The same problem exists at various levels for the other vendors, of course. You can think of optical networking as selling more fiber, without facing the overall shifts that would drive the buyer to consume it. You can think of 5G as a dry set of standards whose adoption (presumably simply because they’re “newer” than 4G) will be automatic, and never see the business cases that you’ll somehow have to support. In those cases, you’re stuck with a limited model of your business that can succeed only if none of your competitors do things better.
The biggest problem network vendors face is in the L2/L3 area, where people like Cisco and Juniper now live. There is nothing ahead for L2/L3 technology except commoditization or replacement by a virtual-wire-and-hosting model. Cisco has hosting capability, and I think they understand that they have to change their business model. Juniper still rides the limited data center networking trend, because they’re small enough to live there. Neither has really faced the longer-term reality yet, which is that you can’t support the end game of network infrastructure evolution if you don’t play in the deals that drive it.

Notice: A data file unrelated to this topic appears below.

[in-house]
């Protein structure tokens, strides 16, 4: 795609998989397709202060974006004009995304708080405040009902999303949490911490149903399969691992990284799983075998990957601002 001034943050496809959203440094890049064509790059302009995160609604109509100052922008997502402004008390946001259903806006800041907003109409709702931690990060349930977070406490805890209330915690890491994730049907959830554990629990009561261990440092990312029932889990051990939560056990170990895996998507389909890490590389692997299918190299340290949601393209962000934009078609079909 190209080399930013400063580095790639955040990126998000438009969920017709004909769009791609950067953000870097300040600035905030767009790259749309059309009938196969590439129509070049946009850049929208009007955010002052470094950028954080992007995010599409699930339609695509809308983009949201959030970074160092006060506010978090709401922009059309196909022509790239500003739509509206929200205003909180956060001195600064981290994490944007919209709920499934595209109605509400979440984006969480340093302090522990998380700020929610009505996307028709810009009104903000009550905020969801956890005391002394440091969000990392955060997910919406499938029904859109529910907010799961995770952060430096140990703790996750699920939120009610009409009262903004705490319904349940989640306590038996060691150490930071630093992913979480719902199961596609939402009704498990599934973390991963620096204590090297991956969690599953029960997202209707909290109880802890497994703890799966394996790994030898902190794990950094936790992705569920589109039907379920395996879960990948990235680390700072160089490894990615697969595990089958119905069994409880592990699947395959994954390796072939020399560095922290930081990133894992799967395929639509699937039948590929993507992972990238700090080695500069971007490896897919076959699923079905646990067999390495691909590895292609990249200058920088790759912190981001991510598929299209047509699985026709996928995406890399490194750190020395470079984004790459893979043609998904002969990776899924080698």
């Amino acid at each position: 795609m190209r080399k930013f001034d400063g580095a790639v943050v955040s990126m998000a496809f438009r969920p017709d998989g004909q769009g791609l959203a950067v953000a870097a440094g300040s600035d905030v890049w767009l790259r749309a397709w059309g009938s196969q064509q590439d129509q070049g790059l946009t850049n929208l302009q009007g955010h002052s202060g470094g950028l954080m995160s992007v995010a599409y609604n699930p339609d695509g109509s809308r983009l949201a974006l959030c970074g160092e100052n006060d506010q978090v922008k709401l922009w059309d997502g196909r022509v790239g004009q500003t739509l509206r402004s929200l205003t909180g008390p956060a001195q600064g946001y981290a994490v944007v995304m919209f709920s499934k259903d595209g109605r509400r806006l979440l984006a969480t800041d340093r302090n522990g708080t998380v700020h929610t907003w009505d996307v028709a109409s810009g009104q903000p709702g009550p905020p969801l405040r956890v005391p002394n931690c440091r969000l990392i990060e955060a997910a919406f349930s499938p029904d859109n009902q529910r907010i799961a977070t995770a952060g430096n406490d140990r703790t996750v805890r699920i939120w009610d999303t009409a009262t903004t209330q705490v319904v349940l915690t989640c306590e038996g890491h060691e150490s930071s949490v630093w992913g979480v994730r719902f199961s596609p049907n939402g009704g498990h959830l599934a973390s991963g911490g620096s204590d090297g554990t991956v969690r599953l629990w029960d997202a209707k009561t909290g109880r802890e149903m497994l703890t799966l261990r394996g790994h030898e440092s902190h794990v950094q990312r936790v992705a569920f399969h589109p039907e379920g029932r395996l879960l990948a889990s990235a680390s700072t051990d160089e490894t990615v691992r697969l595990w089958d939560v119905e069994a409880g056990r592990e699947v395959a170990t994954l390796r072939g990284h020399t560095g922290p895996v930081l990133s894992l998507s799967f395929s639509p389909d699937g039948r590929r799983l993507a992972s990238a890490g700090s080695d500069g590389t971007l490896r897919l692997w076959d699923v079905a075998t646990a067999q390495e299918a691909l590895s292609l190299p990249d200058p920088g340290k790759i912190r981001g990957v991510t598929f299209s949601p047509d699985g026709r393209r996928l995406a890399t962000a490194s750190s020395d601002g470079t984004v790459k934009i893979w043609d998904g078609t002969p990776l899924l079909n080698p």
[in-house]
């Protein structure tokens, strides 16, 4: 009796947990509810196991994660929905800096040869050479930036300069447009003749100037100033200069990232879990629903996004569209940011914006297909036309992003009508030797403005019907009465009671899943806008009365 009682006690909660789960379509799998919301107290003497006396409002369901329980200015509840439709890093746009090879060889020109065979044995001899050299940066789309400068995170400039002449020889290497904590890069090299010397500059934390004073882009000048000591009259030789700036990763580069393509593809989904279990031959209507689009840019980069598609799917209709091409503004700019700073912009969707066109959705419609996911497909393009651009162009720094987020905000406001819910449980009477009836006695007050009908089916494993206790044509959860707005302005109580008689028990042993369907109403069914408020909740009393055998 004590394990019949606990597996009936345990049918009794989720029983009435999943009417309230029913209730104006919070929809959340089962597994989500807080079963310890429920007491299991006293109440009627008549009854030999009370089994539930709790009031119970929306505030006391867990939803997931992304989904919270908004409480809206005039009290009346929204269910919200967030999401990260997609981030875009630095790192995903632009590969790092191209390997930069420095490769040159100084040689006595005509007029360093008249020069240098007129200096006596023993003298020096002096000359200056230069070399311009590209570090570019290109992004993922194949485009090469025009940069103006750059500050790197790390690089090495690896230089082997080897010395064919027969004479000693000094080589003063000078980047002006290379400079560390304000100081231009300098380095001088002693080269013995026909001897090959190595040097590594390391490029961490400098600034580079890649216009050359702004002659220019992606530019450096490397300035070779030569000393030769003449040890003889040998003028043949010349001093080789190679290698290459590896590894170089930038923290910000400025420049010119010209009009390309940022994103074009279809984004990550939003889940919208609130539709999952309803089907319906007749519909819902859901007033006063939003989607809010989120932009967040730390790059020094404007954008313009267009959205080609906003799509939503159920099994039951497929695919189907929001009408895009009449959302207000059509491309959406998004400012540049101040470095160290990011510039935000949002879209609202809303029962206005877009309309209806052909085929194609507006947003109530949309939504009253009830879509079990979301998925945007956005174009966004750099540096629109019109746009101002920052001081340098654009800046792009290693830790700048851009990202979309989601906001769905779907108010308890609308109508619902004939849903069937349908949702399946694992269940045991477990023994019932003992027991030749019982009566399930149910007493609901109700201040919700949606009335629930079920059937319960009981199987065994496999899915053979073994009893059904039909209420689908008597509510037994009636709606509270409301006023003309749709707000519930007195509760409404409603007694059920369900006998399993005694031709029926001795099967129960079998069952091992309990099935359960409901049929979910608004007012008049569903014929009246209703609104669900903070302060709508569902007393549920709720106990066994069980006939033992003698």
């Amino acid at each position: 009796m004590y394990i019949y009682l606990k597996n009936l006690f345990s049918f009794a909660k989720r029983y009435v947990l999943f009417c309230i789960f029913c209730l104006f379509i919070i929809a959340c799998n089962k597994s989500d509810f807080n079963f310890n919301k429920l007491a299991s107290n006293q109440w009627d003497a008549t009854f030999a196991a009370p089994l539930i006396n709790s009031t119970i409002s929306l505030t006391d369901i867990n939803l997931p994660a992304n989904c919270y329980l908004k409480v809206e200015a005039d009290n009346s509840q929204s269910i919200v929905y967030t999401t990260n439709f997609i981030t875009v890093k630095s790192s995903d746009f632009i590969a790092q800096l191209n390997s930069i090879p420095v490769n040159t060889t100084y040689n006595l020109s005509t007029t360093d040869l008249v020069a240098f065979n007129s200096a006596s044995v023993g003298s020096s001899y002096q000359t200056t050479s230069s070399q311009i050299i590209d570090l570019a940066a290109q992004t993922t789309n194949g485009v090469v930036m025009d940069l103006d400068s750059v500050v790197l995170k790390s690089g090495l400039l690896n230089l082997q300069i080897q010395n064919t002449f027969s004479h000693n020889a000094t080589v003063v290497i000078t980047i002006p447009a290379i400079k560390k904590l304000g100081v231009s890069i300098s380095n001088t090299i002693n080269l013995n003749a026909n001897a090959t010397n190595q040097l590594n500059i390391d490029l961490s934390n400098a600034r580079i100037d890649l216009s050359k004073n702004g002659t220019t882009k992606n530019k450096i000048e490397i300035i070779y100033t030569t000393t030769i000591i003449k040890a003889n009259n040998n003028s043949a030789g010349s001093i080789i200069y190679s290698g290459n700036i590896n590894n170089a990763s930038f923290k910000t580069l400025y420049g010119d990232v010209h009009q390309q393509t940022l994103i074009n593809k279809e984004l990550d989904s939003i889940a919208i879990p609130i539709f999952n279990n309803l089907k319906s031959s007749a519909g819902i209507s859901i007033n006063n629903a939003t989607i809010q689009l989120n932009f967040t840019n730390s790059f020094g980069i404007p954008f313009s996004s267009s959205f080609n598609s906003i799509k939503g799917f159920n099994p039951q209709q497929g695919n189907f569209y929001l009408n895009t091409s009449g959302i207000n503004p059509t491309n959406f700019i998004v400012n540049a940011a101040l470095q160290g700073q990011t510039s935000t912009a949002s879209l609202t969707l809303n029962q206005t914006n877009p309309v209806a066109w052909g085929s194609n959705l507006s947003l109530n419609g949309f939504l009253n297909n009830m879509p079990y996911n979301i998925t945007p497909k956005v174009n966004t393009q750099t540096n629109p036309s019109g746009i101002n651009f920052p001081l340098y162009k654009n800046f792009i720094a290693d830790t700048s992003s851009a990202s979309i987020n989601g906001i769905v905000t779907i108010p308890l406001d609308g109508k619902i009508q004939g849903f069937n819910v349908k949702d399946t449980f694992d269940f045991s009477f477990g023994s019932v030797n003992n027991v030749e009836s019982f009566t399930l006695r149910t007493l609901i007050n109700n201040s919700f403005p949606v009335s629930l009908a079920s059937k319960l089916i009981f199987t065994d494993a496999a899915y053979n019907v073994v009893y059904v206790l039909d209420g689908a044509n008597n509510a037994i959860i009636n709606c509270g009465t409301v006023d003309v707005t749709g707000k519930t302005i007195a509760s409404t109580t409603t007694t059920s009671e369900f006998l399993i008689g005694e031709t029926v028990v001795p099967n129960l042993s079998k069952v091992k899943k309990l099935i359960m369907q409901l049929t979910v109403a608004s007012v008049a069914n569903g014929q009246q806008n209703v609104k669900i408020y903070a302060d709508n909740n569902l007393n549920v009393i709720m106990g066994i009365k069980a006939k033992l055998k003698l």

We are, in networking, facing the most significant set of changes that have ever been presented, far more significant than the transformation from TDM to IP and the Internet. We are rebuilding society, civilization, around network technology. That this would create enormous opportunity is a given; that the network vendors will fail to recognize it isn’t yet a given, but we’re running out of time. That’s what Ericsson proves, to themselves and to the rest of the industry.